Since I’m doing what makes me happy, I want to be in a comfortable state when I make works. At times I want to go far, but sometimes I just want to be home. 

How do your subjects play a role in your work? What is the relationship between observer and subject?

  As I mentioned, I mostly draw what makes me happy for my personal works. To expand that answer, everything that I draw plays a small or big role in my work to make me happy and they are all crucial to me. When I do location drawing, I try my best to make the scene special for me. I freely skip the huge element even if I can see it, and I add my imaginary animal friend instead without feeling guilty of not drawing the same perfect view I was looking. (But before doing that, I need to observe the scene enough to tell myself to choose if that subject will make me happy or not.)

How did you start to promote your works after graduation? What was that like?

  I learned about self promoting as an illustrator in college, but it never really occurred to me that I had to really promote myself. I thought that people would just come and find me. But I realized soon enough that I had to reach out to people and send my work to different people. It was hard at first, I was not really confident, I thought that companies like The New Yorker, and or The New York Times would never hire me. 


Do you ever feel like you are not doing enough?

  I always feel like I’m not doing enough, because I know that when I do more, it comes as a result.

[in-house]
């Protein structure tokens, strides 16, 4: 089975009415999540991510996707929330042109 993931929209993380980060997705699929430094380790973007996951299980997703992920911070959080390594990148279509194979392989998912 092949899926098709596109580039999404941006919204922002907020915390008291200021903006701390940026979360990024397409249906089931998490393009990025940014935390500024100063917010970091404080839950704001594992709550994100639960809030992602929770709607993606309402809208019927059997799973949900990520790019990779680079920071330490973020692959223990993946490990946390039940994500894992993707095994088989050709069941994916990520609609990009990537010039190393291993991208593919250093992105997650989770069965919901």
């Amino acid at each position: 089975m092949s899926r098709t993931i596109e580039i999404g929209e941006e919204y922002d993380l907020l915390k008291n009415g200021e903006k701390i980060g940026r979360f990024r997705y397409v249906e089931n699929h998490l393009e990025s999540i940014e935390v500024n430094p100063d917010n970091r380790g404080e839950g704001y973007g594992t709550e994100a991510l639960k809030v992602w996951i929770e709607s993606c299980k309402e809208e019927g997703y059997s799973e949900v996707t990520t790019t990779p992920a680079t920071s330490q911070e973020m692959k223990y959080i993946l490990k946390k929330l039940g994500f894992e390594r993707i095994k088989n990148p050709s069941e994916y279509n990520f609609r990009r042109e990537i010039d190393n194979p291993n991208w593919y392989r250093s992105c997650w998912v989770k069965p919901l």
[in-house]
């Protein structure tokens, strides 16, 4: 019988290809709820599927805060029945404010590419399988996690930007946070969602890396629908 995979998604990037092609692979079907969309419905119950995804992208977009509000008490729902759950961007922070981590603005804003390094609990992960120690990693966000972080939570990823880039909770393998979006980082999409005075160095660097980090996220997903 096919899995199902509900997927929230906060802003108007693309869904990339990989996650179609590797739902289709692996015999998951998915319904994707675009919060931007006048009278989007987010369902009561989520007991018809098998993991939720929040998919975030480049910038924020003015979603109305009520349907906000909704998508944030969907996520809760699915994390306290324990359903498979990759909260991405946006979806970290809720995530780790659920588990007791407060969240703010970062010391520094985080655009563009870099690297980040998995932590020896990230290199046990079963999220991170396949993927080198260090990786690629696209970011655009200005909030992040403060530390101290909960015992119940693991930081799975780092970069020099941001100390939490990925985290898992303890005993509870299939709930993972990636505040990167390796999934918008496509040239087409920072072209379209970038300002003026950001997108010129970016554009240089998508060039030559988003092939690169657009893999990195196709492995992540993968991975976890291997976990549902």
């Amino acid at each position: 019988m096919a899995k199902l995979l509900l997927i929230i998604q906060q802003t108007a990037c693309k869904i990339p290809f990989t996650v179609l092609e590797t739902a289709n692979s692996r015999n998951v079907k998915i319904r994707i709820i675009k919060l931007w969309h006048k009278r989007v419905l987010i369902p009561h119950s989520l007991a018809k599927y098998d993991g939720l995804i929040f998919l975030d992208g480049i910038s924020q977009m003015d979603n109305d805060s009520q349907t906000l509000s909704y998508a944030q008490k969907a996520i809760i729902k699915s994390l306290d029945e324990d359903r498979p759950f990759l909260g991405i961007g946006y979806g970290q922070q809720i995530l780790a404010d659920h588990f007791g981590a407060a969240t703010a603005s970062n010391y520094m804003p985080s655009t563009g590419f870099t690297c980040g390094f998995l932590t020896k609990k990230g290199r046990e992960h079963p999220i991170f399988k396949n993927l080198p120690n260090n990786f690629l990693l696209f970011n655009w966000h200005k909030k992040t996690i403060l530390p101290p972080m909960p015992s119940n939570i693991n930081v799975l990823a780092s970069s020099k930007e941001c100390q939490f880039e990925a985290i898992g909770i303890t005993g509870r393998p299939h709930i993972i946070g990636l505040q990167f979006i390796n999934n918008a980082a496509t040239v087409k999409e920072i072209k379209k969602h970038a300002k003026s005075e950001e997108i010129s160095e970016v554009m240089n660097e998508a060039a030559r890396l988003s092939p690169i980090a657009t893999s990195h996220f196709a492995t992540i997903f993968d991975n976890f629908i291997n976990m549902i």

I think its hard because you have to push past so many comfort zones. 

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I know that when I do more, it comes as a result

I know that you have a clear style, would you ever want to experiment with other materials, styles, techniques?

  Yes, it is something that I struggle with, I’m afraid that if I venture out, people won’t be able to recognize my work, but I do try and use different materials, testing out different techniques. In a recent project, I had to draw at Union Square Park on a large canvas using markers. And to my surprise, there were people who came up to me and asked if I was the illustrator Haleigh because they have seen my works online or in different places. Even when I was using a different material.


Don’t be afraid to branch out, I always feel like the people that genuinely like your work will also like your evolution, And if they don’t, they don’t. 


During our conversation, I remember asking Haleigh what would be three words she would use to describe her work. She said she had a hard time coming up with three, but for me, I would say that her works are genuine, expressive and joyful. Incredibly humble about her works, and honest about who she was, even when I asked her how it was like to be interviewed in person. She had said that “Some people make me feel like I am a person they admire, someone they look up to, but really, I’m not, I’m just starting out”. I think that her honesty towards herself is really what makes her works stand out. 


Since you are an observational drawer, have you noticed any changes in different neighborhoods are places you go to draw?

  New York is constantly changing, it depends on different people, who're there for that moment, the vibe, different areas, or even in the same place. 


Haleigh's collection of pink color pencils

Has there been a person that has really influenced your work? 

  Josh Cochran, who is a mentor, a teacher, a good friend. I talk about him all the time, but he was the one who made me start keeping a sketchbook, two drawings a week. I learned so much from him, and he really is the kindest person.


So how important is keeping a sketchbook for you? 

  For me, the sketchbook is where you can be you, it's not something you have to show anyone. I like to show my sketchbook, but it also took me a while to do so. I think that art comes when you are truly yourself, you don’t have to lie, and you don’t have to be perfect in your sketchbook.

Art comes when you are truly yourself


Photos taken by Cookin' Up Magazine, July 2019

Artwork images courtesy of the artist